New immigration system puts greater emphasis on language, age

The end of foreign doctors and PHDs driving our taxi cabs could soon be nigh.

According to the Toronto Star, Citizenship and Immigration Canada has revamped the immigration point grid it's used for the past 10 years to judge skilled-immigrant applications.

The proposed revisions, to go into effect next January, will put more emphasis on age (ie: younger immigrants), language skills and professional credentials equivalent to Canada's — while de-emphasizing work experience abroad.

Foreign nationals applying for immigration to Canada use a 100-point grid, with a pass mark of 67.

The grid takes into account the candidate's official language ability, education, work experience, age, job offers in Canada and their overall adaptability — which awards points for previous work or study in Canada — spouse's education and relatives in Canada.

The problem with the current point system is that those that don't fluently speak one of Canada's official languages, or those whose education credentials don't transfer over to Canada, can still reach the 67 mark.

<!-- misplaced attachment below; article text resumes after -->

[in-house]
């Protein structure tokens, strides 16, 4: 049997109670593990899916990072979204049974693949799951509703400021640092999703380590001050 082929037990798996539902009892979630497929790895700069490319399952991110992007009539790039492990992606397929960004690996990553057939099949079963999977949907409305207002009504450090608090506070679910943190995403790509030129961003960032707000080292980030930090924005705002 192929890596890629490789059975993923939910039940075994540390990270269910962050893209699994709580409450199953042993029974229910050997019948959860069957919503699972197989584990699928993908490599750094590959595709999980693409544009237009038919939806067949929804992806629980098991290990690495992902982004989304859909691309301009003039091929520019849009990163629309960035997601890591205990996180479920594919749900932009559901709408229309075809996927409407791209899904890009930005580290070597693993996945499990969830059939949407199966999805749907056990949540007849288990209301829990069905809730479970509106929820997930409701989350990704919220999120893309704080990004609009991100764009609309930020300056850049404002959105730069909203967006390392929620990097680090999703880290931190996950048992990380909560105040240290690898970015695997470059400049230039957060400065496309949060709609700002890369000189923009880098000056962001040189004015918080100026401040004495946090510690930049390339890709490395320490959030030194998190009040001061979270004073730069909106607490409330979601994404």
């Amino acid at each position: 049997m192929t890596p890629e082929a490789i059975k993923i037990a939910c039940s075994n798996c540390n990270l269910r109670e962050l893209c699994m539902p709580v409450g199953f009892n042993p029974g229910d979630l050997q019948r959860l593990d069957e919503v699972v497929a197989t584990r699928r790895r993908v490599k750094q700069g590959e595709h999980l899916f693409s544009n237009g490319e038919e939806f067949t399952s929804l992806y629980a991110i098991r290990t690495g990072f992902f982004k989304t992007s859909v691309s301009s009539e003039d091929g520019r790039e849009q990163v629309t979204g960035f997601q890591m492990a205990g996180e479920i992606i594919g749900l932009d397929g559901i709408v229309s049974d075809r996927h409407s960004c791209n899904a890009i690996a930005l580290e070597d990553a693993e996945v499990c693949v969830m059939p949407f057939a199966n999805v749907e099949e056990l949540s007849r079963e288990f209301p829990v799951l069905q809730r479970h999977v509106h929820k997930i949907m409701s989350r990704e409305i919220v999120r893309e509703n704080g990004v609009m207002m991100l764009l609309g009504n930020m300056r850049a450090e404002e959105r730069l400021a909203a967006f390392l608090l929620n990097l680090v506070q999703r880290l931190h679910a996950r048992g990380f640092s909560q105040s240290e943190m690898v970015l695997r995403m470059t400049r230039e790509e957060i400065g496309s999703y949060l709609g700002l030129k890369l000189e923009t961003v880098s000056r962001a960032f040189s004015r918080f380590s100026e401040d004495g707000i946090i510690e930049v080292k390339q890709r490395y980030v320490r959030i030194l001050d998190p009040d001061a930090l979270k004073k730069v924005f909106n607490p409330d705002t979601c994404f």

These new rules are meant to attract immigrants who can, theoretically, be successful in jobs in their field of study.

[Related: Over-educated immigrant cabbies plying Canadian streets, federal study finds]

Immigration attorney Michael Niren welcomes some of the changes.

"The Canadian labor force has changed significantly over the last decade and our aging demographics will be in greater need of a young work force," he told Yahoo! Canada News.

"Favouring younger applicants is a step in the right direction."

Niren, however, disagrees with the government's rigidity on language.

"When it comes to language, we are living in a global, multicultural economy and the narrow bias the government has towards English or French language proficiency is short sighted," he said.

"I know many productive Canadians who do business strictly in Mandarin and in other languages. While English and French remain Canada's official languages, our economy speaks many more."

Nevertheless, the Harper government has continually insisted that language proficiency is the key to success for immigrants.

"For too long the story of immigration to Canada has been summed up by the frustration of the highly trained professional who arrived with the expectation of being able to work at his or her skill level," immigration minister Jason Kenney said during an address to the Canadian Club of Toronto in March.

"The number one factor for success in immigrants is language proficiency. No point in bringing folks here if they don't have language proficiency."

The question now becomes: who will drive our taxi cabs?